The Fourth of July can be a stressful time for pets, especially ones who don’t react well to fireworks and may run away if they get scared.

With that in mind, Humane Solution Spay-Neuter Program is holding a microchip clinic on Saturday, from 11 a.m. to 1 p.m. at The Natural Dog Pet Food Market, 29 Miller St. The event will provide microchipping, including registration, for $25. Microchips can help increase the odds a runaway pet will be safely reunited with its family.

While we’re on the subject, here are some tips from locally-based website Canine Journal; Phantom Fireworks, an Ohio-based company that specializes in pyrotechnics; and the American Veterinary Medical Association, about ways to keep your pets from being traumatized by the sudden explosions they may hear next week:

  • Keep your pets indoors during fireworks displays.
  • Do not take them with you to a fireworks show or even let them outdoors while fireworks are being used.
  • Turn on the TV or radio and air conditioning to help mask the noise of the fireworks.
  • Keep pets in a soothing, dark room, and close draperies to help soundproof the room and toys to keep them distracted. Phantom Fireworks recommends playing light jazz or classical music, with the idea being “to muffle the fireworks noise with something soothing.”
  • Canine Journal recommends using a Thundershirt, a sweater that helps ease anxiety in dogs that can be found at many pet shops.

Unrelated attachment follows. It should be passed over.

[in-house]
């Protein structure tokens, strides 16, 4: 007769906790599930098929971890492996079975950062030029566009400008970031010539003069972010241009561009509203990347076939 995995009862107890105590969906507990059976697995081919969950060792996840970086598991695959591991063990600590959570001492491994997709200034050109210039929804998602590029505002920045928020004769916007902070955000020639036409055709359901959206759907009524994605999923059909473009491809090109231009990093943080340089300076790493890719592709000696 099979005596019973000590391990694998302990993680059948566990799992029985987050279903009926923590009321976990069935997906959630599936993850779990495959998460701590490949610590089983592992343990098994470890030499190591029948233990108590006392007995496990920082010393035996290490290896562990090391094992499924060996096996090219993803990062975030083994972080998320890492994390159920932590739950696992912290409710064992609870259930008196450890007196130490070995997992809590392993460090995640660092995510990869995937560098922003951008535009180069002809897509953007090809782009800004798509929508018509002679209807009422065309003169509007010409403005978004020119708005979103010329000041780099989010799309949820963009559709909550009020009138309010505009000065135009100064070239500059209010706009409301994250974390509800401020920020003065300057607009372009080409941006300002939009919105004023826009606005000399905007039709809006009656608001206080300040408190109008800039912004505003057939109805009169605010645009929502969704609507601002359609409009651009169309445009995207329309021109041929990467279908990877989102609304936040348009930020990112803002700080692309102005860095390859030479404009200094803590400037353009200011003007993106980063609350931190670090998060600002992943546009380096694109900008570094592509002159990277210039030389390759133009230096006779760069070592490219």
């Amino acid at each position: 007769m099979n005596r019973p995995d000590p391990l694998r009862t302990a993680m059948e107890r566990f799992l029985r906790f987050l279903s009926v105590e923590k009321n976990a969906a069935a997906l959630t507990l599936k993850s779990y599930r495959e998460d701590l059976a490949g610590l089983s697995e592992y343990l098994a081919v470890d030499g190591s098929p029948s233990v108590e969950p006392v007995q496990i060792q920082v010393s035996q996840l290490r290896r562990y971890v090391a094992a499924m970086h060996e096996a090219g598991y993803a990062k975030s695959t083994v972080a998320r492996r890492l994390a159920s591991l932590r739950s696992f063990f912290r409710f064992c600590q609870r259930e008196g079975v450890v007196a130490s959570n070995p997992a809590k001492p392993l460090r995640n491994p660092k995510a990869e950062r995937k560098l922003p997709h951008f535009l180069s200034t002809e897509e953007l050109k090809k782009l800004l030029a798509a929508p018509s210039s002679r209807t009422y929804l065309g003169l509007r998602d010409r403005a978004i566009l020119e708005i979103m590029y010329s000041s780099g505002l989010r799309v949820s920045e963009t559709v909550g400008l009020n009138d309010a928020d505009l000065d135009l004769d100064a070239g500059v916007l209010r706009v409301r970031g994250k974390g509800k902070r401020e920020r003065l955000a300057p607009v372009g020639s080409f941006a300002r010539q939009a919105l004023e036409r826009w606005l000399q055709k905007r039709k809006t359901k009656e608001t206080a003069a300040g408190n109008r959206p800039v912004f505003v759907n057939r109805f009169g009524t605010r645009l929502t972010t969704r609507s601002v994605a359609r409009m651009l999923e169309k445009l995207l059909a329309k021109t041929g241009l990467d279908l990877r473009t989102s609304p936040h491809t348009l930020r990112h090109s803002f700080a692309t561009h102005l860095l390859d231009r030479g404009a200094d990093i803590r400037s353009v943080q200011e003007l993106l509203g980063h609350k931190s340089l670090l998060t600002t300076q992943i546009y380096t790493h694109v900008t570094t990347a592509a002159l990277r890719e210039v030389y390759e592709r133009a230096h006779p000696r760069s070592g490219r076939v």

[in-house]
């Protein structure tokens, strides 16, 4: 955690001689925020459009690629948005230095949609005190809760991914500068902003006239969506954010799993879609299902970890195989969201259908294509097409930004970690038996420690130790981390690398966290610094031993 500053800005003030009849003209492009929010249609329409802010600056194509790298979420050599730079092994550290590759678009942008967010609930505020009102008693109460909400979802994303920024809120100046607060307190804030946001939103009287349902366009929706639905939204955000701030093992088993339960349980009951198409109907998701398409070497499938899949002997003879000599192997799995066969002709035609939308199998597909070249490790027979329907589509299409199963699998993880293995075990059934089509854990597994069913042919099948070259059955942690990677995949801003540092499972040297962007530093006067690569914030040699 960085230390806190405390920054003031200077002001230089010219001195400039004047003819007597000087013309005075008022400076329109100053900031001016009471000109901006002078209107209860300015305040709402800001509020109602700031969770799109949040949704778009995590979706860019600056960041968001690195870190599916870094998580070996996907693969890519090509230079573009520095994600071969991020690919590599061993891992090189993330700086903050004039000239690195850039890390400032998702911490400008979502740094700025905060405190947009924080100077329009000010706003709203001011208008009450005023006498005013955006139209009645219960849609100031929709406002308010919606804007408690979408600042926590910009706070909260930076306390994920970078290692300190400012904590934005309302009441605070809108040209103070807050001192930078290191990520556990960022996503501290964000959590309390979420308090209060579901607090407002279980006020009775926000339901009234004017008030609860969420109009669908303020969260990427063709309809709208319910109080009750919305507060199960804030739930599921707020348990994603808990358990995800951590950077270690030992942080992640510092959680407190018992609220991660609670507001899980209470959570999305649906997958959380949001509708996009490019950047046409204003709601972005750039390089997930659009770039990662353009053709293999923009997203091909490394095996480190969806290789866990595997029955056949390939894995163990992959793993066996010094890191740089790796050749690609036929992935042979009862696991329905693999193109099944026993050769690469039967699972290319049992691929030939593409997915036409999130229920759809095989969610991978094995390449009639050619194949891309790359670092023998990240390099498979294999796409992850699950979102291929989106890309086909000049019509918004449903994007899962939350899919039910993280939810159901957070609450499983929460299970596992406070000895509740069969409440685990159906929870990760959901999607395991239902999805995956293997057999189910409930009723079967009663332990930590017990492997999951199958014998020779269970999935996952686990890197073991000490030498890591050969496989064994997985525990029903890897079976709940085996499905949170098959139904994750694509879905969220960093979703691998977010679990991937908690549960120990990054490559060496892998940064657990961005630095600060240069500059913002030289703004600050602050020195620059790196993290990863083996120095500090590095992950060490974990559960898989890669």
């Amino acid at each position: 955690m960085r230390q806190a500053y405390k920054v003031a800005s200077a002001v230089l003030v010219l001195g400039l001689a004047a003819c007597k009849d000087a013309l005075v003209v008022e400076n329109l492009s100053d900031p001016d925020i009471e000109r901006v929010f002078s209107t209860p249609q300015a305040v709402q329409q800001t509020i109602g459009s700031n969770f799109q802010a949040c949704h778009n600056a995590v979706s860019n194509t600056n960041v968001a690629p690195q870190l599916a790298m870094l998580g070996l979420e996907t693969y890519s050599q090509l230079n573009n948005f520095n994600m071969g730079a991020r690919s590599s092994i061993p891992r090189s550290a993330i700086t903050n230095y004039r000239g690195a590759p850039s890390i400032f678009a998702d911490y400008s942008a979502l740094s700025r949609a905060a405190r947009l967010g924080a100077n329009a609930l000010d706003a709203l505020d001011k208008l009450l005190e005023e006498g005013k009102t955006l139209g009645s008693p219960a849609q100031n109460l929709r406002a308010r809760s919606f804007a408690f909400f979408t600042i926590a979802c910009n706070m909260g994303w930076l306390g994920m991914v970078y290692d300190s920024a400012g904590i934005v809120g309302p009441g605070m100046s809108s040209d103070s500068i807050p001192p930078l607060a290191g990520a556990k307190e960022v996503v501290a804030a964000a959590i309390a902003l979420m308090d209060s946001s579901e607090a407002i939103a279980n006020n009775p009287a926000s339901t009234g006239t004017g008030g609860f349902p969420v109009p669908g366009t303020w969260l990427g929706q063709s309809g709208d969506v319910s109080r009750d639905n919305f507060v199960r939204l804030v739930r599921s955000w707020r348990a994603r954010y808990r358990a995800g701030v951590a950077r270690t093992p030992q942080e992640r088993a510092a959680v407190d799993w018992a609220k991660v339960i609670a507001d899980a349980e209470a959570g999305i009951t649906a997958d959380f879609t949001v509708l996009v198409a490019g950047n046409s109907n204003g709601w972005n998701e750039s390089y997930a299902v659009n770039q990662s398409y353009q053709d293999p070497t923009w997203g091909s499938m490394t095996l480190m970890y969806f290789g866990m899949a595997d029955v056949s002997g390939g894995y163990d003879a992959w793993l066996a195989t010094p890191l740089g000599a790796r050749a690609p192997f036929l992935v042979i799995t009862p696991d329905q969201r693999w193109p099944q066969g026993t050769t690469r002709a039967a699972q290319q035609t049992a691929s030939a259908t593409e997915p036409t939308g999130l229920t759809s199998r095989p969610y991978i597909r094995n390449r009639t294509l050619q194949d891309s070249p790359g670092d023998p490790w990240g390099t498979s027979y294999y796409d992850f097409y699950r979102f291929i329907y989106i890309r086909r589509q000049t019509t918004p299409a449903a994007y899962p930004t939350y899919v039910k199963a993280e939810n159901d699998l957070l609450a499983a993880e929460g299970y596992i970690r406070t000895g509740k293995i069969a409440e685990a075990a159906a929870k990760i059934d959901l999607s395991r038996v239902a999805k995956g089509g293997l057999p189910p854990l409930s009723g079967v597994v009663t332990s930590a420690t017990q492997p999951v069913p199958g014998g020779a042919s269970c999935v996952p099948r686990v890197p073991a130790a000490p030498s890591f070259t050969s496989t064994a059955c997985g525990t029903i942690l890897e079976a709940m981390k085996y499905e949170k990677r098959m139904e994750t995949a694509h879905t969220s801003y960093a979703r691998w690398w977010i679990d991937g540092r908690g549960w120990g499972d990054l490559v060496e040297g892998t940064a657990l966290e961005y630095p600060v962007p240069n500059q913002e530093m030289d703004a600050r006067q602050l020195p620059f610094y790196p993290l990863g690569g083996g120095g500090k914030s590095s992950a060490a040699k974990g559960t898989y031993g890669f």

• Walking or exercising your pet prior to the fireworks may help tire it out in hope that it will sleep through the fireworks.
  • Be at home or have someone at home indoors with the pet to offer them encouragement and support. If your pet seems agitated, stay calm and soothe her. “Perhaps you can pick her up and hold her tight,” Canine Journal recommends. “This can help her feel more safe and secure.”
  • Close all windows and doors and block pet doors to prevent escape.
  • You can also try distracting the pet as soon as the fireworks begin by involving it in an enjoyable activity such as “fetch” (indoors, of course).
  • Prepare a safe area where the pet can “burrow in” to feel safe; perhaps some blankets under a bed or draped over a small table. Play a radio near that area. Feeding the pet in the area will help it associate that area with good feelings.
  • If your pet is particularly nervous and you have no way of avoiding fireworks — for instance, if you live near a venue that has them — you may want to consult with your veterinarian and see if the pet may require medication or destressing techniques.
  • Keep sparklers, glow sticks, fireworks, charcoal and kabob skewers away from curious pets, and don’t let pets get near your barbecue grill while it is in use or still hot.
  • In addition to the microchipping option mentioned above, make sure your pets, both cats and dogs, have identification tags with up-to-date information. Take a current photo of your pets just in case.
  • Horses and other livestock can also get spooked by fireworks. Leave them in safely fenced areas and as far from the excitement and noise as possible, and make sure your pasture fences are secure.
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